The theme for the Poetry Challenge today is "Rapunzel." Judging by the fact that there are fewer Rapunzel-inspired poems than Red-Riding-Hood-inspired poems in publication, this is a slightly harder challenge...but I'm certain the Mythic Arts community is up to finding new approaches to the tale.
The rules of the Challenge can be found in the first post in the series; they're simple, but please read them before you post. Many thanks to all of you who have contributed poems so far, and also to everyone who has been participating by giving the poets feedback.
To kick today's Challenge off, here's a fine Rapunzel poem (from the JoMA archives) by Jeannine Hall Gailey: "Rapunzel: I Like the Quiet." Jeannine is the author of three collections rich in works inspired by myth, folklore, and fairy tales: Female Comic Book Superheroes, Becoming the Villainess, and She Returns to the Floating Word. She's the Poet Laureate of Redmond, Washington, and teaches at National University.
Solitude my solace, wrapped around me
like layers of golden hair. Stacks of books
and I can sing as loud as I please all day
In sleep I kick and snore, during the day,
in eating nothing but radishes and lime leaf tea.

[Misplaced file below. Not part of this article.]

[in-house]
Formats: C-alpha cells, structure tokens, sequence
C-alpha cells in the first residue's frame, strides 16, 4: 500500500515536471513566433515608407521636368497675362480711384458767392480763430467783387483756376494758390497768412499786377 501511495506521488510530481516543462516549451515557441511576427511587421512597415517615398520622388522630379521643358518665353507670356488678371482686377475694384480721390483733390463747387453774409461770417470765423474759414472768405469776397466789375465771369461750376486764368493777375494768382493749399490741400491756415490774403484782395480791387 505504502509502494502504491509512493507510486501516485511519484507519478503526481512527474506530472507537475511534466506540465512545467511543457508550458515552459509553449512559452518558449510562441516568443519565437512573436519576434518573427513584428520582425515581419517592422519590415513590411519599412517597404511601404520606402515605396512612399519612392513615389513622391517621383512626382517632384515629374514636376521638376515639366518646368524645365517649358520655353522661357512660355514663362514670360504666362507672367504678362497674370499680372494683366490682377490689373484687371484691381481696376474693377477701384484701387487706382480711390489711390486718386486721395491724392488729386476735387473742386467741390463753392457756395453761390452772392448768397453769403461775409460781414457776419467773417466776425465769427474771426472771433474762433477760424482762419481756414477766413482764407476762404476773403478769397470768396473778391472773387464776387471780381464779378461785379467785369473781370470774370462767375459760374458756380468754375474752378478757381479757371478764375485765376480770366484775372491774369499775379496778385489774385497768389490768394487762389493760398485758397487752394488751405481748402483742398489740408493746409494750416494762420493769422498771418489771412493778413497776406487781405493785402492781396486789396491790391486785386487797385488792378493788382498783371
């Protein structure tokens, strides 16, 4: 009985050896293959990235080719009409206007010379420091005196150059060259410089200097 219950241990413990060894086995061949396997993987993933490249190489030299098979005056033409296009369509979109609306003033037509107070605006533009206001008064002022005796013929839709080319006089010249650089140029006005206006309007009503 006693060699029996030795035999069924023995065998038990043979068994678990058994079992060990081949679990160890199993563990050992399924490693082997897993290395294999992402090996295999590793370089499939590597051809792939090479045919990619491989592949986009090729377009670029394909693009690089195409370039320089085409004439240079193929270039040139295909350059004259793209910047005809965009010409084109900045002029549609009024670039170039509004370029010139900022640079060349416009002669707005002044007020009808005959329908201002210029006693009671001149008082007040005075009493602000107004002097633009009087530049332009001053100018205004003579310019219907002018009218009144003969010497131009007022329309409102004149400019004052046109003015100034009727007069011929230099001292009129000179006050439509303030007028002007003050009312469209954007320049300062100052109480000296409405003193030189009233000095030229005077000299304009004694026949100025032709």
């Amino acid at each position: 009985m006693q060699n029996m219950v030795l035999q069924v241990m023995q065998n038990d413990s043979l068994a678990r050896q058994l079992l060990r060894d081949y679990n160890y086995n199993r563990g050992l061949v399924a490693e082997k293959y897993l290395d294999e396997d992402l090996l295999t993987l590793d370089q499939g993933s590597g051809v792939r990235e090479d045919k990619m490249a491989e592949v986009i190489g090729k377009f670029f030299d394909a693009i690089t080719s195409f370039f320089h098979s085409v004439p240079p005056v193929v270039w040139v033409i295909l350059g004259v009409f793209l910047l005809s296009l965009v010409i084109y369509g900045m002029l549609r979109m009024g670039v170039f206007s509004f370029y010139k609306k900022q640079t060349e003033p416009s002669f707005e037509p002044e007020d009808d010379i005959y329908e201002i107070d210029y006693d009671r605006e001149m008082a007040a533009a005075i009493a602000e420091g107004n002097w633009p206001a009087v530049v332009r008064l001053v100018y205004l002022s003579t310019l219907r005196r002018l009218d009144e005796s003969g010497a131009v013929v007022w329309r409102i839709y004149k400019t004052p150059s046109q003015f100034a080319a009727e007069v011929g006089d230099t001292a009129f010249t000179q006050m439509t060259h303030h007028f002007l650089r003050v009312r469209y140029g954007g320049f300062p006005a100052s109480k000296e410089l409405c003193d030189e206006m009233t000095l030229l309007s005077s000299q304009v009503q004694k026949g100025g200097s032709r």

Who says I need a partner to dance? Here
in this tower I am mistress of all; the reindeer,
the knight’s armor teetering in the corner,
various discarded disguises, crowns,
crumbs and bones. Will you rescue me?
What kingdom will replace my bounty
of leisure, what tether of care and nurture
do you wish to rope my neck with?
The Rapunzel paintings above are by Paul O. Zelinksy, Florence Harrison (1877-1955), Ernst Liebermann (1869-1960), and Arthur Rackham (1867-1939). The black-and-white fairy tale decoration is by Helen Stratton (1891-1925). The poem above, "Rapunzel: I Like the Quiet" made its first appearance in The Journal of Mythic Arts. It is copyright c 2008 by Jeannine Hall Gailey; all rights reserved by the author.
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